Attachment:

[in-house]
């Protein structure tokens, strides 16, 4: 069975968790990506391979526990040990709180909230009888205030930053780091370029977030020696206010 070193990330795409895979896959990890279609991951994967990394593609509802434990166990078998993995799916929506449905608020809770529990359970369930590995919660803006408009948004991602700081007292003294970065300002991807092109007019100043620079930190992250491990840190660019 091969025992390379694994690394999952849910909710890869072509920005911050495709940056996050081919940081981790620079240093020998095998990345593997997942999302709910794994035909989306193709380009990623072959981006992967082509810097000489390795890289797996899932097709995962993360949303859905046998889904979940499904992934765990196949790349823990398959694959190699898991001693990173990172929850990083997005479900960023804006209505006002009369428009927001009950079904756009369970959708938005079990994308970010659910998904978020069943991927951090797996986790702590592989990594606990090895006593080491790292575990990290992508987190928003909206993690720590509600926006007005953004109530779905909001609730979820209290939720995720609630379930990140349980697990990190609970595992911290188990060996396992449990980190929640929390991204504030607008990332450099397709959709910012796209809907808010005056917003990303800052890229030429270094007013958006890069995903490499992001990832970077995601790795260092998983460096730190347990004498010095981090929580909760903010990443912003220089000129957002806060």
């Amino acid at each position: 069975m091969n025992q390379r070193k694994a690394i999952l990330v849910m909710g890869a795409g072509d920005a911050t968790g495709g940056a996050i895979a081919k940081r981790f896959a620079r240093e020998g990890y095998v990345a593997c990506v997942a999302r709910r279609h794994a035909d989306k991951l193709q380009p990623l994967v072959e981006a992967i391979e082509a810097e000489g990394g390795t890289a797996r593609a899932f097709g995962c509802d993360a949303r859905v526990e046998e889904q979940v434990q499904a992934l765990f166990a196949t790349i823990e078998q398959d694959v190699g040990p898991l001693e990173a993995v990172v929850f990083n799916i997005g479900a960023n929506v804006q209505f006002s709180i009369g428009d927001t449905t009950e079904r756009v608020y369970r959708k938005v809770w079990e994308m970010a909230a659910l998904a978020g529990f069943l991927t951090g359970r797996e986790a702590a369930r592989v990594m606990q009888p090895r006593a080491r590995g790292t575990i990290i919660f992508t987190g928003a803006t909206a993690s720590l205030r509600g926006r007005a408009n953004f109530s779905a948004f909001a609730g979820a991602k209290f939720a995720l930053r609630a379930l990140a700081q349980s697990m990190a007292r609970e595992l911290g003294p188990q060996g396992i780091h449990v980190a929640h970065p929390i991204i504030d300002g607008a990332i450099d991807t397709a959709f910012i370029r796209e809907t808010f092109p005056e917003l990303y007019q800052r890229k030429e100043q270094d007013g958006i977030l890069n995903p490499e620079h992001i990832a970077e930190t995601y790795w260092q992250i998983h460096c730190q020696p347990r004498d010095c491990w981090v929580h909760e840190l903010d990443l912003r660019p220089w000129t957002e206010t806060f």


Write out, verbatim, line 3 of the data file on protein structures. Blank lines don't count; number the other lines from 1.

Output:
């Amino acid at each position: 069975m091969n025992q390379r070193k694994a690394i999952l990330v849910m909710g890869a795409g072509d920005a911050t968790g495709g940056a996050i895979a081919k940081r981790f896959a620079r240093e020998g990890y095998v990345a593997c990506v997942a999302r709910r279609h794994a035909d989306k991951l193709q380009p990623l994967v072959e981006a992967i391979e082509a810097e000489g990394g390795t890289a797996r593609a899932f097709g995962c509802d993360a949303r859905v526990e046998e889904q979940v434990q499904a992934l765990f166990a196949t790349i823990e078998q398959d694959v190699g040990p898991l001693e990173a993995v990172v929850f990083n799916i997005g479900a960023n929506v804006q209505f006002s709180i009369g428009d927001t449905t009950e079904r756009v608020y369970r959708k938005v809770w079990e994308m970010a909230a659910l998904a978020g529990f069943l991927t951090g359970r797996e986790a702590a369930r592989v990594m606990q009888p090895r006593a080491r590995g790292t575990i990290i919660f992508t987190g928003a803006t909206a993690s720590l205030r509600g926006r007005a408009n953004f109530s779905a948004f909001a609730g979820a991602k209290f939720a995720l930053r609630a379930l990140a700081q349980s697990m990190a007292r609970e595992l911290g003294p188990q060996g396992i780091h449990v980190a929640h970065p929390i991204i504030d300002g607008a990332i450099d991807t397709a959709f910012i370029r796209e809907t808010f092109p005056e917003l990303y007019q800052r890229k030429e100043q270094d007013g958006i977030l890069n995903p490499e620079h992001i990832a970077e930190t995601y790795w260092q992250i998983h460096c730190q020696p347990r004498d010095c491990w981090v929580h909760e840190l903010d990443l912003r660019p220089w000129t957002e206010t806060f």